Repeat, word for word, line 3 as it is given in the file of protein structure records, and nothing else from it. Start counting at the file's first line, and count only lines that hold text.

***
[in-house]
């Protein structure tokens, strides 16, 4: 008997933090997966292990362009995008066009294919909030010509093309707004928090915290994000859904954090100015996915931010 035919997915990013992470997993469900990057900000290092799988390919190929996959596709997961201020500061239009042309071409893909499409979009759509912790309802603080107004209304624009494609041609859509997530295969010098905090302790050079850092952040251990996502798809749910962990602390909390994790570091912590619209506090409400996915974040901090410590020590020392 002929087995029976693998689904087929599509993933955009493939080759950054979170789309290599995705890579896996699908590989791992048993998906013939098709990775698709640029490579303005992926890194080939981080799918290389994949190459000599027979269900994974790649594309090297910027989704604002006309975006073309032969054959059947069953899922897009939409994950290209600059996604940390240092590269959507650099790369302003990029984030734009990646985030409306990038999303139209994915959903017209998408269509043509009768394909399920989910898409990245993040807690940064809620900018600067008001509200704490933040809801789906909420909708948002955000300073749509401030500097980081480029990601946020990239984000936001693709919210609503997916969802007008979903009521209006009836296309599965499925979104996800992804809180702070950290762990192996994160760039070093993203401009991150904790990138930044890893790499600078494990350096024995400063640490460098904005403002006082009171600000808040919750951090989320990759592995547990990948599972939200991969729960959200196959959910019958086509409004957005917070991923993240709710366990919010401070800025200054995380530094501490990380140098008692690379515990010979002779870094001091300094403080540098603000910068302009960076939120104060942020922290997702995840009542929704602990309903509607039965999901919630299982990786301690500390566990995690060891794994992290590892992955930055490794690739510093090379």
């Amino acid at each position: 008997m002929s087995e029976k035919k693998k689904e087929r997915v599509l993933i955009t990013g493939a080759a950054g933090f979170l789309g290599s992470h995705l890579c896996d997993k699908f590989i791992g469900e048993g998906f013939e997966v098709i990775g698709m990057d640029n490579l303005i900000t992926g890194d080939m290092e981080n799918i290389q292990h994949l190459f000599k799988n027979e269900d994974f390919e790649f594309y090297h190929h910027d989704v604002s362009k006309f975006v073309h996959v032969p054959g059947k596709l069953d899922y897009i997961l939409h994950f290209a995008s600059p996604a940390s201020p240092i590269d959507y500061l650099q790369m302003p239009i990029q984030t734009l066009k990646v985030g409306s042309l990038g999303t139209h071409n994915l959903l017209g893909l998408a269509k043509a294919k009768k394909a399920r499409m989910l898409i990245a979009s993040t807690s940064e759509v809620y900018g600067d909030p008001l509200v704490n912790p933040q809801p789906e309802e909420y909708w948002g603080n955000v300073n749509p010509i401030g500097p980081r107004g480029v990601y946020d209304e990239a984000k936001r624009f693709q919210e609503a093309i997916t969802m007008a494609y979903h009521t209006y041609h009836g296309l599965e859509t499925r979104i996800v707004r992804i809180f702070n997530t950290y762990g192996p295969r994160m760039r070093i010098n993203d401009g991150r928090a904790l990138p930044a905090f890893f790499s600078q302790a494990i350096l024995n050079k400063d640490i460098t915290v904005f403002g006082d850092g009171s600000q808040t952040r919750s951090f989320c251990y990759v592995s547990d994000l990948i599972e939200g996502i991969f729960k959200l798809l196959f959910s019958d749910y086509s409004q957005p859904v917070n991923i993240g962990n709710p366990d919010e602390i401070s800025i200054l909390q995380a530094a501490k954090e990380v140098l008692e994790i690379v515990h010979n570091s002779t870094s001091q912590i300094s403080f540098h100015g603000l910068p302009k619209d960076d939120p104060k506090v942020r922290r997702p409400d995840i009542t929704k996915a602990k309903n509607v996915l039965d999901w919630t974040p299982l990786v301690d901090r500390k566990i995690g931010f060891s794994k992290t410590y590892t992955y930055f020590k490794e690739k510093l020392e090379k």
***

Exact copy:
């Amino acid at each position: 008997m002929s087995e029976k035919k693998k689904e087929r997915v599509l993933i955009t990013g493939a080759a950054g933090f979170l789309g290599s992470h995705l890579c896996d997993k699908f590989i791992g469900e048993g998906f013939e997966v098709i990775g698709m990057d640029n490579l303005i900000t992926g890194d080939m290092e981080n799918i290389q292990h994949l190459f000599k799988n027979e269900d994974f390919e790649f594309y090297h190929h910027d989704v604002s362009k006309f975006v073309h996959v032969p054959g059947k596709l069953d899922y897009i997961l939409h994950f290209a995008s600059p996604a940390s201020p240092i590269d959507y500061l650099q790369m302003p239009i990029q984030t734009l066009k990646v985030g409306s042309l990038g999303t139209h071409n994915l959903l017209g893909l998408a269509k043509a294919k009768k394909a399920r499409m989910l898409i990245a979009s993040t807690s940064e759509v809620y900018g600067d909030p008001l509200v704490n912790p933040q809801p789906e309802e909420y909708w948002g603080n955000v300073n749509p010509i401030g500097p980081r107004g480029v990601y946020d209304e990239a984000k936001r624009f693709q919210e609503a093309i997916t969802m007008a494609y979903h009521t209006y041609h009836g296309l599965e859509t499925r979104i996800v707004r992804i809180f702070n997530t950290y762990g192996p295969r994160m760039r070093i010098n993203d401009g991150r928090a904790l990138p930044a905090f890893f790499s600078q302790a494990i350096l024995n050079k400063d640490i460098t915290v904005f403002g006082d850092g009171s600000q808040t952040r919750s951090f989320c251990y990759v592995s547990d994000l990948i599972e939200g996502i991969f729960k959200l798809l196959f959910s019958d749910y086509s409004q957005p859904v917070n991923i993240g962990n709710p366990d919010e602390i401070s800025i200054l909390q995380a530094a501490k954090e990380v140098l008692e994790i690379v515990h010979n570091s002779t870094s001091q912590i300094s403080f540098h100015g603000l910068p302009k619209d960076d939120p104060k506090v942020r922290r997702p409400d995840i009542t929704k996915a602990k309903n509607v996915l039965d999901w919630t974040p299982l990786v301690d901090r500390k566990i995690g931010f060891s794994k992290t410590y590892t992955y930055f020590k490794e690739k510093l020392e090379k």